"As a business model, funding through fine revenue does reduce the amount of taxes that have to be levied to pay for public safety, because it's another funding stream," Jackson said.
But while many municipalities are relying on fines and fees from law enforcement, few have considered the potential implications, Jackson says.
"The problem here is one of incentives," he said. "The question comes down to how much is too much, and at what point does that start distorting the decisions of individual officers," or their superiors.
The bigger question, he says, is whether voters are willing to fund services their local governments provide through taxes instead of fines and fees.
The ol’ dollar just isn’t what it used to be. It's actually worth quite a bit more.
The value of the dollar has been rising steadily compared to other currencies. On Wednesday, the value of a euro fell to $1.05 -- below $1.06 for the first time since 2003. Tuesday, the dollar hit its highest value against the Japanese yen in nearly eight years.
What does that mean for U.S. consumers?
For Bill Kendrick of Davis, California, it means cheaper supplies for his 1983 Atari computer. He has his eye on a cartridge that’s 20 percent cheaper than a similar one he bought several years ago, thanks to a better exchange rate.
American retailers who buy goods abroad will see a similar discount, but they might choose to pocket the savings instead of passing them along to their customers, says Dan Morris of TIAA-CREF Asset Management.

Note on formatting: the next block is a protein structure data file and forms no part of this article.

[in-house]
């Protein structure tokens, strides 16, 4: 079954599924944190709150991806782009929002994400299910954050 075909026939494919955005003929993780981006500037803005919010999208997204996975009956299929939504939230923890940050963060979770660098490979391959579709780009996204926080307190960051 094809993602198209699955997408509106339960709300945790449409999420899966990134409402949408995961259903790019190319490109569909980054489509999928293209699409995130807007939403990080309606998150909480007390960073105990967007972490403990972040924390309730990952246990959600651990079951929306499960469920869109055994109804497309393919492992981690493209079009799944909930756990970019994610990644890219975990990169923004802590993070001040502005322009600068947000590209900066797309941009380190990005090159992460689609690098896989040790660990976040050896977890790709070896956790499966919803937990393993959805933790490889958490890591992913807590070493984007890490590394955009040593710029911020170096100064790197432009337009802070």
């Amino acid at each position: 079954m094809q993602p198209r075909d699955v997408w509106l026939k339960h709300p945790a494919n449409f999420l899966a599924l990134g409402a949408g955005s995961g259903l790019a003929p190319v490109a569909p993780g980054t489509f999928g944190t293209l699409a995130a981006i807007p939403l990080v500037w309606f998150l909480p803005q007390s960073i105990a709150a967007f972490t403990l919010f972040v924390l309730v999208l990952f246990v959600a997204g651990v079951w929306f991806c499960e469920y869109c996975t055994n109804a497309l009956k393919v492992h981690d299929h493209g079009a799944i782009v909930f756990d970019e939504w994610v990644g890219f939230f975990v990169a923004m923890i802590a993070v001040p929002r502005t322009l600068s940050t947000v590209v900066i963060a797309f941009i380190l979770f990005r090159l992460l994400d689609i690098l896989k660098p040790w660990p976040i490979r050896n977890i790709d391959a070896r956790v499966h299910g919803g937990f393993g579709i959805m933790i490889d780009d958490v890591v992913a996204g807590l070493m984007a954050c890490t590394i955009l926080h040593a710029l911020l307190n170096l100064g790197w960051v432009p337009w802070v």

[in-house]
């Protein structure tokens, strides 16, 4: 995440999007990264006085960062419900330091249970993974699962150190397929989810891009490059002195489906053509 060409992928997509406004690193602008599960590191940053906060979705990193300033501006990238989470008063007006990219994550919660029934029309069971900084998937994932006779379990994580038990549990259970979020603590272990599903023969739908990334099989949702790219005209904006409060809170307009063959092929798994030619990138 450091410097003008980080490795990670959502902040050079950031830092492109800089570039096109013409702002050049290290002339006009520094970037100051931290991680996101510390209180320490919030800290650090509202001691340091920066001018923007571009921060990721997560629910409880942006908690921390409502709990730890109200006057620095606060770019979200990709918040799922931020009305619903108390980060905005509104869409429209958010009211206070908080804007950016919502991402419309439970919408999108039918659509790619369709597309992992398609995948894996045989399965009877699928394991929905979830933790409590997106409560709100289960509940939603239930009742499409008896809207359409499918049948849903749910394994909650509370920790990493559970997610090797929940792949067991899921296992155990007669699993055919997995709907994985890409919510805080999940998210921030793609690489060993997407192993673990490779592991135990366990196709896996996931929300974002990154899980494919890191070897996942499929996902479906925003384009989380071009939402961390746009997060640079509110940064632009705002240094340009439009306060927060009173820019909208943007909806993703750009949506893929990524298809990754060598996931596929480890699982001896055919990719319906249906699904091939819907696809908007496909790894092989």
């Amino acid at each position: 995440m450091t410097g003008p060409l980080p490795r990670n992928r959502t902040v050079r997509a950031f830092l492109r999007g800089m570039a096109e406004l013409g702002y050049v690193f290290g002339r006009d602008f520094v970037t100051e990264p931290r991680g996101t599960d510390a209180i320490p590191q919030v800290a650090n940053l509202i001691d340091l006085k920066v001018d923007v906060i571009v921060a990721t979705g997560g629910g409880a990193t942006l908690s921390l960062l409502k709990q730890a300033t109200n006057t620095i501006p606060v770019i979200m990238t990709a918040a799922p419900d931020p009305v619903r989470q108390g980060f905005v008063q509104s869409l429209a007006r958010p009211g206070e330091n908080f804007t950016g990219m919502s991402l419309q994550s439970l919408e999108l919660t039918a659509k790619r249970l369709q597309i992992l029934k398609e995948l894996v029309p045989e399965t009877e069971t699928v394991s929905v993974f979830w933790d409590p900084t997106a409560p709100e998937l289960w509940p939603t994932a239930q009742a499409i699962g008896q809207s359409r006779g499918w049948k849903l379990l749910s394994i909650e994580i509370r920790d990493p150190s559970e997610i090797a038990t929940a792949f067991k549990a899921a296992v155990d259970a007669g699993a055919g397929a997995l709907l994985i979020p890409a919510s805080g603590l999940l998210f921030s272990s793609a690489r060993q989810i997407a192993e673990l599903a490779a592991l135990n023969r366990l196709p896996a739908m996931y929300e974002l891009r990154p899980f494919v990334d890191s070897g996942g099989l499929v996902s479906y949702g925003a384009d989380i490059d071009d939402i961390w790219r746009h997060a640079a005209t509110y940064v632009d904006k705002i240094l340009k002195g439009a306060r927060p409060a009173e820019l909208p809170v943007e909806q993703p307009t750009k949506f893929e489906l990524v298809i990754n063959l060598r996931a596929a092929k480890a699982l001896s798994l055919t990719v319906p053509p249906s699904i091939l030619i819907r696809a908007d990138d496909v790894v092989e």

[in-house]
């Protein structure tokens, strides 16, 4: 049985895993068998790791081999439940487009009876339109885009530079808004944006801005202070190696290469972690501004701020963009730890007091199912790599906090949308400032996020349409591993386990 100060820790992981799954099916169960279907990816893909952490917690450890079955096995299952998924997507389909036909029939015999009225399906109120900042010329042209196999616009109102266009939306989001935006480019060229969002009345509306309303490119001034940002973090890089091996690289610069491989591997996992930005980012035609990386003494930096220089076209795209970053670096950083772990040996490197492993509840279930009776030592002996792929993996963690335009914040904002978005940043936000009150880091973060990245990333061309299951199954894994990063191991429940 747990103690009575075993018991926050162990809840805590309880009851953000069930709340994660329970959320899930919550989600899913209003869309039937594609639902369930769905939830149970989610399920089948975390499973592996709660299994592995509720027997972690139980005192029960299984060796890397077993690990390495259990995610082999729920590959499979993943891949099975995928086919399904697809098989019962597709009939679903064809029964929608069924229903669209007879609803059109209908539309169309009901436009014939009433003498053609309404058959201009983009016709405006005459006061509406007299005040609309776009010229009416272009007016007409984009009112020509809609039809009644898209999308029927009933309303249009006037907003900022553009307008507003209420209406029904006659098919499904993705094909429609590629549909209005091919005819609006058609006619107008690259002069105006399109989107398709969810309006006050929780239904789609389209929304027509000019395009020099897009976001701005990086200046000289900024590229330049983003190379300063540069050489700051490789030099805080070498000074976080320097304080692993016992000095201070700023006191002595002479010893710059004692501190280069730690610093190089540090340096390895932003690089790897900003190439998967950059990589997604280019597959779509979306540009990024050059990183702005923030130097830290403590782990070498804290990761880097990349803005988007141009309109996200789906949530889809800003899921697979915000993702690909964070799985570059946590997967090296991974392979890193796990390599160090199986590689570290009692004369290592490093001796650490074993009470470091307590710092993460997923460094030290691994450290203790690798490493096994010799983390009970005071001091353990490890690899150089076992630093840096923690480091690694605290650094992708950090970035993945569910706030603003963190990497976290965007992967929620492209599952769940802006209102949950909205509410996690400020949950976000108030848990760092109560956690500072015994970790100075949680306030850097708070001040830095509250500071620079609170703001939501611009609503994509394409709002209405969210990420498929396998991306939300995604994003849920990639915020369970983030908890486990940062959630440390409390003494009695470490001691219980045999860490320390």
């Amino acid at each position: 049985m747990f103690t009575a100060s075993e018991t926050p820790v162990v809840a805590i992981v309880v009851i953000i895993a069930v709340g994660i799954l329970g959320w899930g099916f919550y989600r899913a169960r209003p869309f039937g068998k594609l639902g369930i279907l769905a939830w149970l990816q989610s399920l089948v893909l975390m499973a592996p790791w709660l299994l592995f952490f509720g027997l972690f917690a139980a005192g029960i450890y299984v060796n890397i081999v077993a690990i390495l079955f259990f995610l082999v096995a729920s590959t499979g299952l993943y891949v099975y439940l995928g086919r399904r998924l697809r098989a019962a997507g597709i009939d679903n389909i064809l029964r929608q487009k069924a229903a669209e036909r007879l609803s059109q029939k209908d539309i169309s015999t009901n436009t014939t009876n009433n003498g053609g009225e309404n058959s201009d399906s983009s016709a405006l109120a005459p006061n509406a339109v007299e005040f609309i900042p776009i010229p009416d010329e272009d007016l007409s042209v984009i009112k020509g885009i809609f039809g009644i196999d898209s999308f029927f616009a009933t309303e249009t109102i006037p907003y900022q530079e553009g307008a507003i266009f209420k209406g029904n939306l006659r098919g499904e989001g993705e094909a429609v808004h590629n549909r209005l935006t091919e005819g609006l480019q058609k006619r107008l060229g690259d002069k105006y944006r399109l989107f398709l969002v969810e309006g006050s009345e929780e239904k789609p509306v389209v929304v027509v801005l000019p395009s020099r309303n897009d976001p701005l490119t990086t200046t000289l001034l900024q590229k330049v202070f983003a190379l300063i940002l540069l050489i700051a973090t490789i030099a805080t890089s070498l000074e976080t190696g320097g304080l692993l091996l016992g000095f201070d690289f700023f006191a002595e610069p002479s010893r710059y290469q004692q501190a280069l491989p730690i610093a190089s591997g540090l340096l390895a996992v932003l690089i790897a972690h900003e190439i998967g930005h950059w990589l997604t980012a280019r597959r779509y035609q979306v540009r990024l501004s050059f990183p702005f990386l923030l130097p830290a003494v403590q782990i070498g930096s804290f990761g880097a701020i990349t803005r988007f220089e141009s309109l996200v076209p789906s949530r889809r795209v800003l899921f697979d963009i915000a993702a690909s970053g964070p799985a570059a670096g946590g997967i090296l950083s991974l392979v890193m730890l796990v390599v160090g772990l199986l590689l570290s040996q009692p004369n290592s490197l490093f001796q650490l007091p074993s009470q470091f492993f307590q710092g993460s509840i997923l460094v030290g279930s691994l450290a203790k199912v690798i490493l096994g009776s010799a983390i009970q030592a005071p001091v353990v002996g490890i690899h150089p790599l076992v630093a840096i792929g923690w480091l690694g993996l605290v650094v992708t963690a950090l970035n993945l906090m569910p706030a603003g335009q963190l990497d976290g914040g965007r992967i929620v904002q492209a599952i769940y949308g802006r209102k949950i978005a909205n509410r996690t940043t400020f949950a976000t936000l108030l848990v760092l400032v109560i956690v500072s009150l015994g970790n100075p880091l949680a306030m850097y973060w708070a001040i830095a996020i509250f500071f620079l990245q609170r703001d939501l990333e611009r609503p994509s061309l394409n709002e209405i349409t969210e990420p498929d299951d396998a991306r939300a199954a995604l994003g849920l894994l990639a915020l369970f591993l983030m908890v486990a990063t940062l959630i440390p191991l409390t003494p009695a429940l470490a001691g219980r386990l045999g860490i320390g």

Now would also be a good time to vacation in Europe, says Boris Schlossberg at BK Asset Management. He said he has been surprised by the speed at which the dollar is rising, but he cautions that what goes up will eventually come back down. Today’s discounts won’t last forever.
Four years after the earthquake and nuclear plant meltdown, Japan has gone cold turkey on nuclear energy. For now, zero reactors are currently in operation.
Solar energy has sought to fill some of that void. Thanks to subsidies and affordable, efficient solar panels, Japan’s solar market has grown tenfold in the last two years. Then, utilities controlling the grid pushed back, and refused to take additional solar energy.
There are technical trade-offs, says engineering professor Massoud Amin at the University of Minnesota, that can cause brownouts and blackouts.
There are fixes, a complex assortment of solutions often referred to as a smart grid. But that requires an enormous investment, that Paul Scalise of the University of Duisberg-Essen in Germany says raises a fundamental question: Who pays for it?
This is a clean-energy issue that doesn’t just face Japan. Germany, Spain, Australia and California all confront questions of grid reliability and upgrade. While it may be in the interests of some utilities to resist change — and hold off direct competitors in the power generation space — inaction in the case of Japan comes with its own trade-off: the environment. Without nuclear energy, the country increasingly relies on imported fossil fuels.
Under the federal health law, employers with 100 or more full-time workers can enroll them in the company plan without their say as long as the coverage is deemed affordable and adequate.